The perennial question is "will my [insert ferment] give me botulism?" Or I read a lot of "I heard [insert food] can give you botulism." I've heard so much of this I finally decided to do some real digging into these claims, and write this article. I've read through all the CDC botulism reports from 2001-2010 (this and last year are not available), and several detailed incident reports to find out what all the scare is about. Hopefully this will help dispel any misconceptions.
First let's get an overview of what botulism is. Botulism is an illness that causes varying degrees of paralysis in the body from a toxin produced by the bacteria Clostridium botulinum. C. botulinum
is practically everywhere - just about anything that's touched soil will contain spores. So why don't we get sick from it all the time? Most of the time this bacteria is dormant, and it's only when conditions are right that it grows and makes this toxin. C. botulinum
prefers an anaerobic (oxygen-free) environment that's not too acidic, not too salty, not too crowded with other bacteria, and it does especially well at warm temperatures. A unique characteristic of C. botulinum
is it's ability to survive high temperatures for relatively long periods of time.
Fermenting foods creates an environment that is antagonistic to botulism. It's what scientists call "competitive exclusion." Beneficial bacteria begin to acidify the food, a condition C. botulinum
doesn't like. Adding salt to a ferment also reduces C. botulinum's
ability to grow, and encourages beneficial bacteria to take over. There are also other "competitive factors" that beneficial bacteria and fungi create in smaller quantities to exclude pathogenic varieties.
So how often does botulism really occur in fermented foods? According to the CDC reports the leading causes of botulism are (in order of significance):
1) Home-canned foods using improper canning technique (by far #1)
2) Commercially prepared/distributed foods (pasteurized and/or preserved)
3) Improperly stored/handled cooked food (at home and in restaurants)
4) Fermented meats and fish (almost all reports from Alaska)
5) Unkown (very low incidence of undetermined sources)
I did not find a single incident of fermented vegetables, sauerkraut, kimchi, lacto-fermented pickles, kombucha, lacto-sodas, kvass, kefir, yogurt, cheese, etc. The only anomaly was a single case of "fermented" tofu, whereupon reading the detailed report it's clear that the tofu didn't actually ferment - it only marinated in chicken broth, coated in vegetable oil
at room temperature for several days after having been cooked.
Fred Breidt, USDA specialist, on fermented vegetables: "There has never been a documented case of foodborne illness from fermented vegetables. Risky is not a word I would use to describe vegetable fermentation."*So will your sauerkraut give you botulism? NO.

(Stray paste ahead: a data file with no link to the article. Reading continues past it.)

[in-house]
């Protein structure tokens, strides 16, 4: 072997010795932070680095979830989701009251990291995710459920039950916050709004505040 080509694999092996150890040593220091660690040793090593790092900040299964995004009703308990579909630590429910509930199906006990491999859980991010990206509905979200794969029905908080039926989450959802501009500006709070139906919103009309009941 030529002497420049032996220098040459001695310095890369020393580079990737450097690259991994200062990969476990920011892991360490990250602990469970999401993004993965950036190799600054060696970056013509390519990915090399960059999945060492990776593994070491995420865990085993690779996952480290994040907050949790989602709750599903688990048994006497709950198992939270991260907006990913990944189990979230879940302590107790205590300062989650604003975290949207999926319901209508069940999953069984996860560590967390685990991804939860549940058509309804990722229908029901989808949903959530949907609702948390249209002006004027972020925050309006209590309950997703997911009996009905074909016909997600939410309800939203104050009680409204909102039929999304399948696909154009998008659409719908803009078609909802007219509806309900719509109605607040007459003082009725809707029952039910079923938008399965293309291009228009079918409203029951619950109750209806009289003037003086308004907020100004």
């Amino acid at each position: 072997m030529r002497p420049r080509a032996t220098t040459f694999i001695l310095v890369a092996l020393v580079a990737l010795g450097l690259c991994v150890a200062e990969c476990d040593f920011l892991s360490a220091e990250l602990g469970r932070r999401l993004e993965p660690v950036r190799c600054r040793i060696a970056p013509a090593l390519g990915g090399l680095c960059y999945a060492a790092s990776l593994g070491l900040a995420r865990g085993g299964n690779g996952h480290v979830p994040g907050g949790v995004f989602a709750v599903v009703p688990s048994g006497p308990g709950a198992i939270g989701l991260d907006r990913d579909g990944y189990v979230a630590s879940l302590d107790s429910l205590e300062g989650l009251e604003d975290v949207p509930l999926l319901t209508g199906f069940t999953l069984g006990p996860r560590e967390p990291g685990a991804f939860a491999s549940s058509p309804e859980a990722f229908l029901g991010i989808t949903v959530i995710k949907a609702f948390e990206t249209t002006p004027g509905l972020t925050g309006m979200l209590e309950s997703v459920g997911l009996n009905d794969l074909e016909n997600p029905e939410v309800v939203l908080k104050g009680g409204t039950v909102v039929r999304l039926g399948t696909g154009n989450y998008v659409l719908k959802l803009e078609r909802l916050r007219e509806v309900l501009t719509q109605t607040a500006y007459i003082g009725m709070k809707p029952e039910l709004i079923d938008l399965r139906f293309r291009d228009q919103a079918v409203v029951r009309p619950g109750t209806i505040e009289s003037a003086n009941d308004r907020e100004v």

MEATS AND FISH: Practically all the CDC reports of fermented meats and fish were from Alaska, things like buried salmon, beaver tail, seal fat. Fermented meats and fish are a special case. Animal flesh is high in proteins and fats, and very very low in carbohydrates and sugars. The beneficial bacteria need these carbohydrates to thrive. If you plan to ferment meats, it's wise to learn from credible sources. Sandor's book The Art of Fermentation
has a whole chapter dedicated to this. If his book doesn't answer any immediate questions, it's well annotated with resources. But meats can be safely fermented.READ THE FINE PRINT:
There's been chatter going around about botulism and carrot juice. Once the dreaded word "botulism" gets linked to some food, people seem to assume there's significant and inherent risk in this food. But nobody bothers to read the fine print. First read the instructions on the upper right, then look carefully at the lower right corner of the label below:
This year (2012) and in 2006 the CDC reported incidents of botulism connected with commercial bottled carrot juice. Products from both incidents were pasteurized. So here's what we've really got: a highly nutritious substrate for microbes, no salt added to encourage salt-loving bacteria or discourage pathogens, low acidity (none added, no fermentation), and it gets heated (pasteurized) just to a point that many (if not most) the good bacteria are killed, but not hot enough to kill C. botulinum.
So carrot juice by itself doesn't give you botulism. Unfermented carrot juice that has been pasteurized, bottled, and sat in a warm truck for an undetermined period of time might.
There's chatter that hot peppers will give you botulism. Chili peppers alone don't give you botulism. Canned peppers using improper canning procedures might.
There's chatter that potatoes will give you botulism. Potatoes alone don't give you botulism. Cooked, unfermented root vegetables incubated in an anaerobic environment (tightly wrapped in tin foil) might.
A FINAL NOTE: Approximately two-thirds of botulism cases reported to the CDC are cases found in infants. These are not considered food-related cases because infants' gut flora has not yet developed to compete with the pathogens we unwittingly ingest everyday. So eat your sauerkraut!* Quoted from The Art of Fermentation, Sandor Ellix Katz, Chelsea Green Publishing, 2012
Sandor on botulism, video: http://www.youtube.com/watch?v=9QdhSFfaoz0
CDC General Info about Botulism: http://www.cdc.gov/nczved/divisions/dfb ... /botulism/
CDC Annual Botulism Surveillance Reports: http://www.cdc.gov/nationalsurveillance ... lance.html
Detailed case report, Tofu: http://www.cdc.gov/mmwr/preview/mmwrhtml/mm5605a2.htm
Detailed case report, Carrot Juice: http://www.cdc.gov/mmwr/preview/mmwrhtml/mm55d106a1.htm
CDC Botulism Manual: http://www.cdc.gov/ncidod/dbmd/diseasei ... tulism.PDF